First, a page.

The Department of Homeland Security (DHS) Science and Technology Directorate (S&T) has announced $35 million in funding opportunities for a new DHS Center of Excellence (COE) for Cross-Border Threat Screening and Supply Chain Defense (CBTS).
Accredited United States colleges and universities may submit proposals as the Center lead or as an individual partner to work with the lead institution in support of the Center’s activities.
These two related funding opportunities are posted at www.grants.gov. The deadline for submitting proposals is August 4, 2017. DHS intends to fund this new COE for 10 years for a total of approximately $35 million through a cooperative agreement.
The overarching goal of the Center will be to research and develop solutions, protocols, and capabilities to support the identification of potential biological threats within the DHS operational environment that could disrupt critical infrastructure supply chains and the operational activities conducted at ports of entry, land borders, and other critical nodes within the supply chain.
DHS encounters persistent and emerging biological threats while working at ports of entry, land borders, and airports.
(CBP Field Operations protects U.S. borders from criminals, terrorists, narcotic traffickers and weapons smugglers. They intercept pests and plant pathogens that could harm our food supply, natural resources and public health. Courtesy of U.S. Customs and Border Protection and YouTube)
Biological and chemical agents, novel biological agents, invasive species, infectious human and zoonotic diseases, and counterfeit or adulterated goods are a key focus for this Center of Excellence.
These biological and chemical threats can affect our infrastructures directly, halt their productivity, disrupt DHS operations, and damage the Nation’s health and economy.
Potential approaches to address these threats include the use of innovative technologies (e.g., screening physical cargo and passengers and data analysis to identify potential conditions that warrant greater scrutiny), optimizing operational procedures, and developing a skilled workforce trained in the latest methods to identify biological threats.
DHS must protect its workforce from these threats by providing tools and knowledge that can assist in reducing risk.
(Learn More, courtesy of Homeland Security Committee and YouTube)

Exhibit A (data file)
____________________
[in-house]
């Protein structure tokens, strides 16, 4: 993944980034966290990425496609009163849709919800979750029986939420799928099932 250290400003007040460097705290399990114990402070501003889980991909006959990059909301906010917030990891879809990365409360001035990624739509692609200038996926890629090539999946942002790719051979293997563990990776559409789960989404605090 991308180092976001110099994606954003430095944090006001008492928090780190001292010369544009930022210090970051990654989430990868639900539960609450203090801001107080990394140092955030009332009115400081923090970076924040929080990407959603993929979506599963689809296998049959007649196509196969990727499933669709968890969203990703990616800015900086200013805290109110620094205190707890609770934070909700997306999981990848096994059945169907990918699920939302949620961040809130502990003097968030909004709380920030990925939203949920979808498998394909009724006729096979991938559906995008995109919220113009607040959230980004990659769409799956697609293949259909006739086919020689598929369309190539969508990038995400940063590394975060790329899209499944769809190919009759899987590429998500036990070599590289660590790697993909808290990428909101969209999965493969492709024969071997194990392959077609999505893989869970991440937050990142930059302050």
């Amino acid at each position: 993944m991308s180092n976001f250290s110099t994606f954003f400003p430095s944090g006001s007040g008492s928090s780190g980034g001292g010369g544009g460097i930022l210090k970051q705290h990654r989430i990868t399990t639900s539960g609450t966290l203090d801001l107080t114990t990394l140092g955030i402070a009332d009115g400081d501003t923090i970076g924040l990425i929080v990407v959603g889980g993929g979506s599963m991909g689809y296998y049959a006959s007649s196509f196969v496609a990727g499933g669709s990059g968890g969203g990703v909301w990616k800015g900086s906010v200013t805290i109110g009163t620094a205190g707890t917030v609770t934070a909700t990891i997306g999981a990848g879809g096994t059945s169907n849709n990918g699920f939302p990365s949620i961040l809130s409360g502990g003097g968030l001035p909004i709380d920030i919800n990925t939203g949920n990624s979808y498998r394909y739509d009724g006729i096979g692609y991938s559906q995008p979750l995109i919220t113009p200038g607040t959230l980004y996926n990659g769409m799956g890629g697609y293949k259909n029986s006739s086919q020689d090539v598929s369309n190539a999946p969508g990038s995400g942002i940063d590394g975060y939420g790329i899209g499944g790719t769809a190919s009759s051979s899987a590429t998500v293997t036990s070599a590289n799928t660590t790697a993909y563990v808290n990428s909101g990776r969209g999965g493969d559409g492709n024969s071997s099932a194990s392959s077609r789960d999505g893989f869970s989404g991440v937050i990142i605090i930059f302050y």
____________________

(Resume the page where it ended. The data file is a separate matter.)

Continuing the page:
DHS is soliciting proposals from multi-disciplinary research teams that will work closely with DHS and other subject matter experts that will develop successful innovations to confront the future challenges DHS faces.
The teams will need various combinations of academic disciplines, including engineering, scientific, and mathematics sub-disciplines.
The S&T COE network is an extended consortium of hundreds of universities conducting groundbreaking research to address homeland security challenges, and educate the next generation of homeland security technical experts.
Sponsored by the Office of University Programs, the COEs work closely with the homeland security community to develop customer-driven, innovative tools and technologies to solve real-world challenges.
COE partners include academic institutions; industry; national laboratories; DHS operational components; S&T divisions; other federal agencies; state, local, tribal and territorial homeland security agencies; and first responders.
These partners work in concert to develop critical technologies and analyses to secure the nation.
This COE will be required to engage with operational components and fully understand the operational environment to help better identify technical and training gaps.
Each COE is led by a U.S. college or university and has multiple partners from universities, commercial industry, DHS, Federally-Funded Research and Development Centers, and other federal state and local agencies.
For additional information about the DHS COEs, visit DHS S&T Centers of Excellence.
DHS will conduct a webinar for interested applicants March 29, 2017 at 3:00 PM EDT available on the Informational Webinar page.